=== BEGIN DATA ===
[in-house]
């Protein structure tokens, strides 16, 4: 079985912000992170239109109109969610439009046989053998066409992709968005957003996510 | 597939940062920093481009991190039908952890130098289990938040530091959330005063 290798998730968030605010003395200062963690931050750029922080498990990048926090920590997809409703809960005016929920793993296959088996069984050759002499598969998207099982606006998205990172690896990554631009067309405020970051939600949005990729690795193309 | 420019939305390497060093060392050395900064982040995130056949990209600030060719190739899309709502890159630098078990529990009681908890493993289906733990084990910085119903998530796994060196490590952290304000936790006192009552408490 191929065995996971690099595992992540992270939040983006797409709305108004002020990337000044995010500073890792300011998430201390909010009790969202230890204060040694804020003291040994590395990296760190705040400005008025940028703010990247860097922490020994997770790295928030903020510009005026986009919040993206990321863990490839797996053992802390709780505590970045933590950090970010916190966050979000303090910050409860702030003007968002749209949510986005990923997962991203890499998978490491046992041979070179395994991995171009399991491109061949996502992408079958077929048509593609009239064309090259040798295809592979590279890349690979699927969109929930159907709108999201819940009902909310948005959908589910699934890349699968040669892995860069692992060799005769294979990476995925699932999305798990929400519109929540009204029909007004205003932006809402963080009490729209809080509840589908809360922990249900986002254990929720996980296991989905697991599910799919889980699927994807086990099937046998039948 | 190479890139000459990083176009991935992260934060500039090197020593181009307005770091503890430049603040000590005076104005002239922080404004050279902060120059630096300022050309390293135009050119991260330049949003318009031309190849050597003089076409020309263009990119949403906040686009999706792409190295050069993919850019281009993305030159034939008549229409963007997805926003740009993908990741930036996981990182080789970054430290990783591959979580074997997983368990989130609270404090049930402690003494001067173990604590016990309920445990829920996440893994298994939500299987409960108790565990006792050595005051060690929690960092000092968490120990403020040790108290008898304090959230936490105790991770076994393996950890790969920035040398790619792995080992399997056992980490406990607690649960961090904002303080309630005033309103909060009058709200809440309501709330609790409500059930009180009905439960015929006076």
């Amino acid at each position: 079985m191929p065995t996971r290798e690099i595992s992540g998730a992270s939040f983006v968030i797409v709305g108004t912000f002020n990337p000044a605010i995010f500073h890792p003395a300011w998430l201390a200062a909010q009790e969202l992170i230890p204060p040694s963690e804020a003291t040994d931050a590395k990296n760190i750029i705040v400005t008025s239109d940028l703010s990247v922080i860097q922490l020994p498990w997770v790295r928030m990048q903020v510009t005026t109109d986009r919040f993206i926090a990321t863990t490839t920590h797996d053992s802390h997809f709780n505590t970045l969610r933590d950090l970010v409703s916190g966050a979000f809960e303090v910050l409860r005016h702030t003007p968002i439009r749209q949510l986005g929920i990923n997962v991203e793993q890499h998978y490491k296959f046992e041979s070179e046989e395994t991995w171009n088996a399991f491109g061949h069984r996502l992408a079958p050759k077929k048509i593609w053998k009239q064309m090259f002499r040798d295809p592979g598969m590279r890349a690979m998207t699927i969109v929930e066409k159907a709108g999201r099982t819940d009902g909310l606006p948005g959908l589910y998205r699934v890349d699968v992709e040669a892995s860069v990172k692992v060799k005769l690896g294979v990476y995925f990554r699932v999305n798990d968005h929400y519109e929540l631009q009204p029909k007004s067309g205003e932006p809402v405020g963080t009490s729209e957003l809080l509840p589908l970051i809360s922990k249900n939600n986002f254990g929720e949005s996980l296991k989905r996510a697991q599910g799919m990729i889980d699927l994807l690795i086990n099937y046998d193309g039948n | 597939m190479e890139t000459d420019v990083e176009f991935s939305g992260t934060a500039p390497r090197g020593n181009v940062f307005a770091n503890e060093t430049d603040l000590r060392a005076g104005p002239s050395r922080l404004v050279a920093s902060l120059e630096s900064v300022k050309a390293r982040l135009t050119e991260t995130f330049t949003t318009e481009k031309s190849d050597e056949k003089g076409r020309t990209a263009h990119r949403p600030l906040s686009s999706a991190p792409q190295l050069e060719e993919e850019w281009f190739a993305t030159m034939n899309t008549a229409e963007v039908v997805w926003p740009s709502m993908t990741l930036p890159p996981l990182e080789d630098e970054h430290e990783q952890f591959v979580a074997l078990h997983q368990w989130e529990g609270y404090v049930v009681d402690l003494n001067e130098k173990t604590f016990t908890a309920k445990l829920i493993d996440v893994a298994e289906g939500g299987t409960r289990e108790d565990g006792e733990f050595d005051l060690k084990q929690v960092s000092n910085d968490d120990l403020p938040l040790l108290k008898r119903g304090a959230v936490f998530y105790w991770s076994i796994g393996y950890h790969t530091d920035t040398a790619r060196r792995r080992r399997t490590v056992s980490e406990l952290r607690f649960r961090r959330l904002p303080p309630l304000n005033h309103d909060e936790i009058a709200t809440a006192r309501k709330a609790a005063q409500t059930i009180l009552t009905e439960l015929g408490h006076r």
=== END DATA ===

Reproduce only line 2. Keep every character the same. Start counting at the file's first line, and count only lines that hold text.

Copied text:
């Protein structure tokens, strides 16, 4: 079985912000992170239109109109969610439009046989053998066409992709968005957003996510 | 597939940062920093481009991190039908952890130098289990938040530091959330005063 290798998730968030605010003395200062963690931050750029922080498990990048926090920590997809409703809960005016929920793993296959088996069984050759002499598969998207099982606006998205990172690896990554631009067309405020970051939600949005990729690795193309 | 420019939305390497060093060392050395900064982040995130056949990209600030060719190739899309709502890159630098078990529990009681908890493993289906733990084990910085119903998530796994060196490590952290304000936790006192009552408490 191929065995996971690099595992992540992270939040983006797409709305108004002020990337000044995010500073890792300011998430201390909010009790969202230890204060040694804020003291040994590395990296760190705040400005008025940028703010990247860097922490020994997770790295928030903020510009005026986009919040993206990321863990490839797996053992802390709780505590970045933590950090970010916190966050979000303090910050409860702030003007968002749209949510986005990923997962991203890499998978490491046992041979070179395994991995171009399991491109061949996502992408079958077929048509593609009239064309090259040798295809592979590279890349690979699927969109929930159907709108999201819940009902909310948005959908589910699934890349699968040669892995860069692992060799005769294979990476995925699932999305798990929400519109929540009204029909007004205003932006809402963080009490729209809080509840589908809360922990249900986002254990929720996980296991989905697991599910799919889980699927994807086990099937046998039948 | 190479890139000459990083176009991935992260934060500039090197020593181009307005770091503890430049603040000590005076104005002239922080404004050279902060120059630096300022050309390293135009050119991260330049949003318009031309190849050597003089076409020309263009990119949403906040686009999706792409190295050069993919850019281009993305030159034939008549229409963007997805926003740009993908990741930036996981990182080789970054430290990783591959979580074997997983368990989130609270404090049930402690003494001067173990604590016990309920445990829920996440893994298994939500299987409960108790565990006792050595005051060690929690960092000092968490120990403020040790108290008898304090959230936490105790991770076994393996950890790969920035040398790619792995080992399997056992980490406990607690649960961090904002303080309630005033309103909060009058709200809440309501709330609790409500059930009180009905439960015929006076």